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April 27, 1998   CONTINUED e-mail e-mail to a friend in need


Dear Breakup Girl,

Your column has been one of my saving graces for the past few months. Your advice is very wise, and as I've read your columns weekly, I've been able to see myself progress from the deepest depths of break-up despair to the head-just-above-water stage. Things look a little brighter from here.

Last summer my boyfriend of six years broke up with me. We'd been in counseling for about a year because we were faced with that watershed moment -- to get married or call it quits -- and he seemed to be paralyzed by this decision. Marriage seemed to be OK with him as long as we were talking about forty years hence, but the idea of getting married in the near future seemed to fill him with dread and near-distaste. When he finally decided to end our relationship, though, he would not admit it was because he had any kind of commitment problem. Instead, he gave me the "it's not me, it's you" routine -- in other words, he was perfectly capable of getting married, but I just wasn't the person he wanted to marry.

When we broke up, I told him I didn't want for us to be in touch for the foreseeable future. As much as I knew I was going to miss him, I knew I wasn't ever going to get over him if I kept seeing him or talking to him. He has respected that wish, and we haven't spoken or written in eight months. I've gone through the full range of post-breakup emotions, and I've finally come to that place where most of the time, I can see what was wrong or missing in our relationship and know that I am better off without him.

So, that's the background. Here's my dilemma: My ex-boyfriend and I have a mutual friend who is close to both of us. This mutual friend has just called to tell me he's getting married in a couple of months. He wants me to come to his wedding. My ex-boyfriend will be in the wedding, and surprise, surprise, apparently he started going out with someone a few months after we broke up. They've become very serious and our mutual friend tells me that my ex is talking about moving to where she lives. He thinks they'll get married. This new chick is sure to be at the wedding.

So, should I go? Part of me thinks I can handle this and that it may even be a triumphant moment -- a chance to prove to myself how far I've come in my healing process. Another part of me thinks I'm only fooling myself and shouldn't set myself up for pain. Still another part of me thinks that even if I could handle it, maybe my ex-boyfriend and his new love won't be able to and that there could still be negative repercussions for me. And finally, there's the part of me that thinks I'll really regret it in fifty years (when I'm, hopefully, happily married and in a better relationship than I would've been with my ex) if I miss a good friend's wedding. I should mention, by the way, that this wedding is on the other side of the country, so there's no option to go for thirty minutes and bail out if the going gets tough. I'm hoping you can help me out. Thanks, Breakup Girl.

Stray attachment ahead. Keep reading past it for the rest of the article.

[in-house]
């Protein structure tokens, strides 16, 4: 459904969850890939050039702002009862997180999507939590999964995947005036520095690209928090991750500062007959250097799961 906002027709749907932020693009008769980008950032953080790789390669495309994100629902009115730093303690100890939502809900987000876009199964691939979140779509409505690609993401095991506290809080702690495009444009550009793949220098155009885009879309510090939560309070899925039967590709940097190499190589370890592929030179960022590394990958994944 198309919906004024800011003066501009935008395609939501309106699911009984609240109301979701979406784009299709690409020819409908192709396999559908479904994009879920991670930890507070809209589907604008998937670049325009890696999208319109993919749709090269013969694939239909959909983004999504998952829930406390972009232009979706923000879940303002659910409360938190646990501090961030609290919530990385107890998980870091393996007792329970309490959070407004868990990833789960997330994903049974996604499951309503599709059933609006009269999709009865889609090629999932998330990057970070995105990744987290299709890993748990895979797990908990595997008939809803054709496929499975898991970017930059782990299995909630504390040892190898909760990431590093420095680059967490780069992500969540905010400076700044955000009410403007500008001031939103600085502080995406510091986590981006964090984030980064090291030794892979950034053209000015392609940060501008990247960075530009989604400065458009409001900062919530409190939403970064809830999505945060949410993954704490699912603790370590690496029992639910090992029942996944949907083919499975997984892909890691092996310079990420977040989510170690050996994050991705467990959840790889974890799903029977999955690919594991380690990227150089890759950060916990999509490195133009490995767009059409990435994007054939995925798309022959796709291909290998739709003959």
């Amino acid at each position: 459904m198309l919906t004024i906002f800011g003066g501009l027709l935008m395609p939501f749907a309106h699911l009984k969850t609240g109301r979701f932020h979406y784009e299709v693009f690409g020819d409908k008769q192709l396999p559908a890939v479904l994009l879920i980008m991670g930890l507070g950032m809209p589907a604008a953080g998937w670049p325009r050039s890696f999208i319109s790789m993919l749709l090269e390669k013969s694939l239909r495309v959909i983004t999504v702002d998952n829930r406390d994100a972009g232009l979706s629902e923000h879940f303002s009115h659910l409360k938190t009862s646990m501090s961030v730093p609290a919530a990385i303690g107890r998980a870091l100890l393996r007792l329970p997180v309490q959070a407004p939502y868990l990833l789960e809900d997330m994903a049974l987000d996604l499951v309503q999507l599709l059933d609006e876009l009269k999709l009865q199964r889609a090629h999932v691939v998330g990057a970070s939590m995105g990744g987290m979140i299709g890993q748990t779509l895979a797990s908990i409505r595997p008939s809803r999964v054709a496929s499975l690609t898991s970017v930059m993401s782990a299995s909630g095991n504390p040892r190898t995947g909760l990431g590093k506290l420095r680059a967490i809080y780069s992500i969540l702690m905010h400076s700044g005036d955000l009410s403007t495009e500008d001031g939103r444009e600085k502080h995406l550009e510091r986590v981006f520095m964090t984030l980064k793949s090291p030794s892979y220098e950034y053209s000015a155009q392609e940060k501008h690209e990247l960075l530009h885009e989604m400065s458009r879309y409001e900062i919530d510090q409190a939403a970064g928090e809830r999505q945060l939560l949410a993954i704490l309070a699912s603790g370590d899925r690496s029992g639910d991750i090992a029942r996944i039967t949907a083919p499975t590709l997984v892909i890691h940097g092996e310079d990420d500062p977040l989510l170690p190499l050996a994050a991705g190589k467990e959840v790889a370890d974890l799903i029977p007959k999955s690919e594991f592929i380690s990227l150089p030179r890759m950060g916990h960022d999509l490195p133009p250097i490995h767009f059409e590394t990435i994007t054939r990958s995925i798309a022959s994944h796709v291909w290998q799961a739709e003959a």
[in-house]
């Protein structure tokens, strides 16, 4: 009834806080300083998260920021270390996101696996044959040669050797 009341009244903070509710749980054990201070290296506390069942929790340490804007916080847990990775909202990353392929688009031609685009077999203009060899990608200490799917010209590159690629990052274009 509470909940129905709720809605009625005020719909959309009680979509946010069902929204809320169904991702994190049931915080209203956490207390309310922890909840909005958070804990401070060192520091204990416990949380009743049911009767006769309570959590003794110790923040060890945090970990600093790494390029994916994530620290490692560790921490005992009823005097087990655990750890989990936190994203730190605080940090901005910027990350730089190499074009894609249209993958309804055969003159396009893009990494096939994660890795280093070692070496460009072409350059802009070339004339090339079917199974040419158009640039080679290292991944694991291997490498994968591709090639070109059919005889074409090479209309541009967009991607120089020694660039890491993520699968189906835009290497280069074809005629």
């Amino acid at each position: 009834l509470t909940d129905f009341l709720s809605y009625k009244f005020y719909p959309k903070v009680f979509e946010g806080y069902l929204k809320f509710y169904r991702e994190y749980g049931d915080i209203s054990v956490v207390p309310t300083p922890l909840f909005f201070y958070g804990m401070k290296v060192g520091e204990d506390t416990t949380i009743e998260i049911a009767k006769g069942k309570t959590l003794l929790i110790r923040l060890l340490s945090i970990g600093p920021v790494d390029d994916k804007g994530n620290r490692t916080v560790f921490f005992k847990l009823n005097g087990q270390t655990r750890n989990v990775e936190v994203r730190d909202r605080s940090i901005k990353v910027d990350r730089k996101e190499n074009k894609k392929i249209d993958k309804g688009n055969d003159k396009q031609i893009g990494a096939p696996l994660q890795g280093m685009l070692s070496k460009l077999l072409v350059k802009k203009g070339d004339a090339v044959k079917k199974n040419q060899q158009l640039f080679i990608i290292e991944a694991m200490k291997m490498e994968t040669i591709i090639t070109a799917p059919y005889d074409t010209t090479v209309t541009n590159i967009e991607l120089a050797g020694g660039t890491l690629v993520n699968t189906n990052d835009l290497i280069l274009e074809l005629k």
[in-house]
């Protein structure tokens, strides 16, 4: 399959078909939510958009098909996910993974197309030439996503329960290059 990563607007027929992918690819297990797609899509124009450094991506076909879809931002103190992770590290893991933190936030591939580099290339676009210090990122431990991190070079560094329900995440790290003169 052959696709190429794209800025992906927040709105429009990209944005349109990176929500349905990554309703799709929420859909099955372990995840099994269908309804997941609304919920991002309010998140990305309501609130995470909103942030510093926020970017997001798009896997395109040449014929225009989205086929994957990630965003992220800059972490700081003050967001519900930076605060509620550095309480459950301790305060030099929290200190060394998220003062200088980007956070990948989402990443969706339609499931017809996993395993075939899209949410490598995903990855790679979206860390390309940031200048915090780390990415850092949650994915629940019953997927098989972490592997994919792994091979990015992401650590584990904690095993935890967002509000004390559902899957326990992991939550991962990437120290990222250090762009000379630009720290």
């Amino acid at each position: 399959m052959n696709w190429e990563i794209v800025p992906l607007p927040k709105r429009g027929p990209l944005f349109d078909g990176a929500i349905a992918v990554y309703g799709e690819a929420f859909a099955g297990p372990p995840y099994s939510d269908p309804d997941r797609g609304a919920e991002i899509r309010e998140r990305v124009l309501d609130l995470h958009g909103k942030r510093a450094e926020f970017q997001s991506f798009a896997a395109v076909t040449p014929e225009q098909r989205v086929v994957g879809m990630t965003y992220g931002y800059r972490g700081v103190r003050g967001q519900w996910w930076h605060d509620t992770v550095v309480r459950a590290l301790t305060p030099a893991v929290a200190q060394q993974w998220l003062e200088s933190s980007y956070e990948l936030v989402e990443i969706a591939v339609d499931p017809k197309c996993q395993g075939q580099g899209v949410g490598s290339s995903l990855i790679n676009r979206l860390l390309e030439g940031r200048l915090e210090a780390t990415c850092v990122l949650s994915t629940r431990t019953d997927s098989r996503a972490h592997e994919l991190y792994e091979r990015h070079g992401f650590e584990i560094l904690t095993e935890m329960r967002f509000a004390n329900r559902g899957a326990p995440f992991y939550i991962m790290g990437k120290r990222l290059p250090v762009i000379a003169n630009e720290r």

-- Wanting to do the Right Thing

Dear Wanting,

How healthy and well-adjusted of you not to ask me trickier questions like "Should I arrange to bring an intimidating date?" The answer, while we're on the subject, is no. Certainly not. That would be contrived, bordering on tacky. Instead, purchase an actual engagement ring (keep the receipt!) or score a loaner by mowing someone's lawn or something. To explain the absence of your betrothed, smile mysteriously and murmur words like "yacht" and "Onassis" into your cocktail.

Okay, Breakup Girl is SO kidding. Especially because she is going to tell you to go ... but NOT because you have anything to prove to your ex -- nor, for that matter, to yourself. Your close friend is getting married. He wants you to be there. So go. At this point -- since, as you say, you believe you're out of the throes of the most acute pain -- that obligation trumps the other concerns. Your friendship with the groom is also the only non-wild card here. Otherwise, don't set yourself up for feelings or moments that may or may not happen. It's not that simple. You may have a triumphant surge of Over-Itude, or you may have an aneurysm. Or, in fact, both. You're human. I mean, let's face it: you're over your ex while you're alone in your room; but you haven't really test-driven your healing in an, um, romantic setting. (As for whether your ex and his squeeze can handle it, by the way, that is so not your problem.)

So even if it mostly sucks -- hey, you showed up. Other people have hurt friends' feelings by missing their weddings for far less compelling reasons ("yacht," "Onassis," etc.). Doing that deed -- no matter how lousy it may feel in media res-- will make a big difference to your friend, and to you.

Breakup Girl



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